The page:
8 the intermediate-good price (crude oil) may raise the profits and optimal scale of one division even as it lowers them for the other. Intuition might, at first, suggest that a fully vertically integrated firm (one that refines all of, and only, its own oil) is insulated from the wealth effects of a change in the price of the intermediate product. But the effect is actually more complex. There are, for instance, significant Ricardian rents in the oil extraction business that change one-for-one with the price of oil. The refining business, on the other hand, is considered very competitive. The effect of an oil price change on the profits from oil refining is likely to be comparatively short-lived and small. Thus, for a firm to be wealth-neutral with respect to supply-shock driven crude price changes it would have to maintain much larger operations in refining than in extraction. A price change exogenous to the firm may come from demand or supply shocks. A change in the intermediate good price due to a supply shift will indeed affect the upstream and downstream divisions of the firm in opposite ways, so vertical integration will provide some wealth insulation. 8

9 If, for instance, the price of crude oil declines due to an oil field discovery that does not involve the observed firm, this will cause a negative wealth shock to the firm's oil extraction division. However, it likely also will raise the expected profits, and optimal production quantity, from the firm's oil refining business. Thus, if we observed cost cutting in the firm's refining business after an exogenous decline in the price of crude oil, this would be consistent with the fat trimming hypothesis and hard to square with the null hypothesis of optimizing behavior (absent significant scope economies). In contrast, oil price changes due to demand shocks are apt to produce positively correlated wealth, and optimal output, effects in the upstream and downstream divisions. If a weak world economy pushes down oil prices, its effect on the returns to operating an oil refinery also is likely to be negative. Both divisions of the firm could then plausibly engage in cost cutting of the reoptimizing type, reducing output and laying off workers. Thus, demand-driven oil price shocks are not especially helpful for distinguishing between the null and fat hypotheses. 9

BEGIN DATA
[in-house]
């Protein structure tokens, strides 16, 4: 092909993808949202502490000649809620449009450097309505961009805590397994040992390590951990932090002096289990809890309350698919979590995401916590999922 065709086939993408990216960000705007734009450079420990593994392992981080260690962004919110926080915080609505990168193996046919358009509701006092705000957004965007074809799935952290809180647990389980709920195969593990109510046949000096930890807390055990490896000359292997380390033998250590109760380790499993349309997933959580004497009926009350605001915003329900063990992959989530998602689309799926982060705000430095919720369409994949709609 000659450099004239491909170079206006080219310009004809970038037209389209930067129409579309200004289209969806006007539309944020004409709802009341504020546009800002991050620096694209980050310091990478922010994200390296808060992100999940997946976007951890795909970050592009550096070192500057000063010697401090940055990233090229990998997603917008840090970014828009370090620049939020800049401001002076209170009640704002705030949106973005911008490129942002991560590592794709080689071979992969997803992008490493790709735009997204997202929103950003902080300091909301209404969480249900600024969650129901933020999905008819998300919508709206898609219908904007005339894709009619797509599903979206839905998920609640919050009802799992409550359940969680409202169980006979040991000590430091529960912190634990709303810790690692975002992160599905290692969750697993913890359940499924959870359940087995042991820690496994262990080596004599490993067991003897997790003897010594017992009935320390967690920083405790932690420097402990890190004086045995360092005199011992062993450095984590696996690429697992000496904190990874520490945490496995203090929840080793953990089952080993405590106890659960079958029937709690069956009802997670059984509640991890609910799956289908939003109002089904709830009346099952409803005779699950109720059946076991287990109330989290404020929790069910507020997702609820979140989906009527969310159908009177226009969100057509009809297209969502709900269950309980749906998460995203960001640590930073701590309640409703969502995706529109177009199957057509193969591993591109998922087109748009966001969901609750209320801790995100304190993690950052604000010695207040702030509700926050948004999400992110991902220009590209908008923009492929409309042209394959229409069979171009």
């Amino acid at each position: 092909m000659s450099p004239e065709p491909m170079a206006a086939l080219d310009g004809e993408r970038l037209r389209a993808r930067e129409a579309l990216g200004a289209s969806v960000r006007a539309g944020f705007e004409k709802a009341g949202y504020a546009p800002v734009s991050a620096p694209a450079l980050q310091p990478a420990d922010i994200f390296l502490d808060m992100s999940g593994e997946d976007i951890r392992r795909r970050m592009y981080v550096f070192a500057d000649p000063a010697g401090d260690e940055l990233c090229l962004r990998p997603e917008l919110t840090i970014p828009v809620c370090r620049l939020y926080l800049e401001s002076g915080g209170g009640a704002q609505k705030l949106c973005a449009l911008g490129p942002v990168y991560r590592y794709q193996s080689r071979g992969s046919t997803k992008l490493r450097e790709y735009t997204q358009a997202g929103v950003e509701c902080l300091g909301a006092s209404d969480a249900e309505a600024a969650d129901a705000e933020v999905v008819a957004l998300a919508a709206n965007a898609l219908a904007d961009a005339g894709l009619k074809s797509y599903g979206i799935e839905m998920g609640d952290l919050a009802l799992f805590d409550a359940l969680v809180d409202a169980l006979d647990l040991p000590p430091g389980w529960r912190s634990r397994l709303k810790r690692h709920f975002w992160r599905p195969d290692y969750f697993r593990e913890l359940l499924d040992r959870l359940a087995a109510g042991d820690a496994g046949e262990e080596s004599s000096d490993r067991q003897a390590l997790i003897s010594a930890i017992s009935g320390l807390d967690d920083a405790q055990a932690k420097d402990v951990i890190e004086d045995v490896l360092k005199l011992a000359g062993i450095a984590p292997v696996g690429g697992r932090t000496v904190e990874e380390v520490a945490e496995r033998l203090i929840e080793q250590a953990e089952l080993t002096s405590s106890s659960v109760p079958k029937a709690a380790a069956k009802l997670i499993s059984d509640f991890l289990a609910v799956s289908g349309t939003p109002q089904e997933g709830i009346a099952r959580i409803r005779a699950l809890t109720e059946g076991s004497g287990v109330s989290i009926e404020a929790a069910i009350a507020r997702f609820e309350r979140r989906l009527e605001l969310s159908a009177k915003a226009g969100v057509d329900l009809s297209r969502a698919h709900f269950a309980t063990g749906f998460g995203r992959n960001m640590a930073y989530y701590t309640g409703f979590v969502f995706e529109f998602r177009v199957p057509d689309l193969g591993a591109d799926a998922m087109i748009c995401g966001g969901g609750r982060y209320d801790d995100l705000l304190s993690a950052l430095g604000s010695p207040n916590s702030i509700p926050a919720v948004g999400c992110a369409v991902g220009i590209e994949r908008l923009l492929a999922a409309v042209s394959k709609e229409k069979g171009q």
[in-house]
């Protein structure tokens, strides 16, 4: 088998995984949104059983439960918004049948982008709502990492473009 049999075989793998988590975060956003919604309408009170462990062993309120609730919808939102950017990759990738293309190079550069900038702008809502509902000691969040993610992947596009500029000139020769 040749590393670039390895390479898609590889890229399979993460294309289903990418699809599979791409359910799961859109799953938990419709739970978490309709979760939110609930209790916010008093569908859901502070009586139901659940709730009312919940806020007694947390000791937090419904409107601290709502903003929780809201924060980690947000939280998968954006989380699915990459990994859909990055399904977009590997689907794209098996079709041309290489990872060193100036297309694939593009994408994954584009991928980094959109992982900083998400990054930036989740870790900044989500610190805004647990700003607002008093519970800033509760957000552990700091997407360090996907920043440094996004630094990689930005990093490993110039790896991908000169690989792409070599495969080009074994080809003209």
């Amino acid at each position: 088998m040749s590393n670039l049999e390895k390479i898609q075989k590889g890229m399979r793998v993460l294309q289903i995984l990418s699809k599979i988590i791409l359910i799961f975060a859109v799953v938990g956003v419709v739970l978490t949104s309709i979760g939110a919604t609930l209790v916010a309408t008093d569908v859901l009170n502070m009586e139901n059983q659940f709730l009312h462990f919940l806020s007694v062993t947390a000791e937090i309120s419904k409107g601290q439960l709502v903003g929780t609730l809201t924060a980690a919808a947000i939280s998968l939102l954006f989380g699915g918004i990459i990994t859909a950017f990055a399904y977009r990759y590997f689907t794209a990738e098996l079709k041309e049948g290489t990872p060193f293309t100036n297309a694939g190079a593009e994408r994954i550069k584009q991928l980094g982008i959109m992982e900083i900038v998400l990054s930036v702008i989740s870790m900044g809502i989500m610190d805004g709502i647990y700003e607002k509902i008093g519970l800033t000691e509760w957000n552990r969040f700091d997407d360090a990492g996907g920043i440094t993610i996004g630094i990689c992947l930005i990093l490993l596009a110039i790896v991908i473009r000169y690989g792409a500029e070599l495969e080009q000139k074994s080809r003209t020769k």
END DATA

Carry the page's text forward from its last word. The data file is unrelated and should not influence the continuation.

10 III. Cost Cutting in the U.S. Oil Industry We have collected 122 cost-cutting announcements by major U.S. oil companies since Figure 1 shows the time series of monthly oil prices and cost cutting announcements. Because of the lag between price changes and the responses of firms (and to keep the scales of the two series in the same range), the cost-cutting series for each month is the sum of cost cutting announcements in that month and the five following months. <INSERT FIGURE 1 ABOUT HERE. CAPTION: Figure 1. Oil Prices and Cost Cutting > Figure 1 indicates that cost cutting announcements tend to follow oil price declines. As discussed above, however, this is just the beginning of an attempt to discern fat trimming statistically. Less quantitatively, the texts of some cost cutting announcements support the fat trimming hypothesis. For example, a March 1986 Wall Street Journal report on Amerada Hess, an integrated oil company, says that the company has announced it will respond to the plunge in oil prices by, among other actions, reducing 10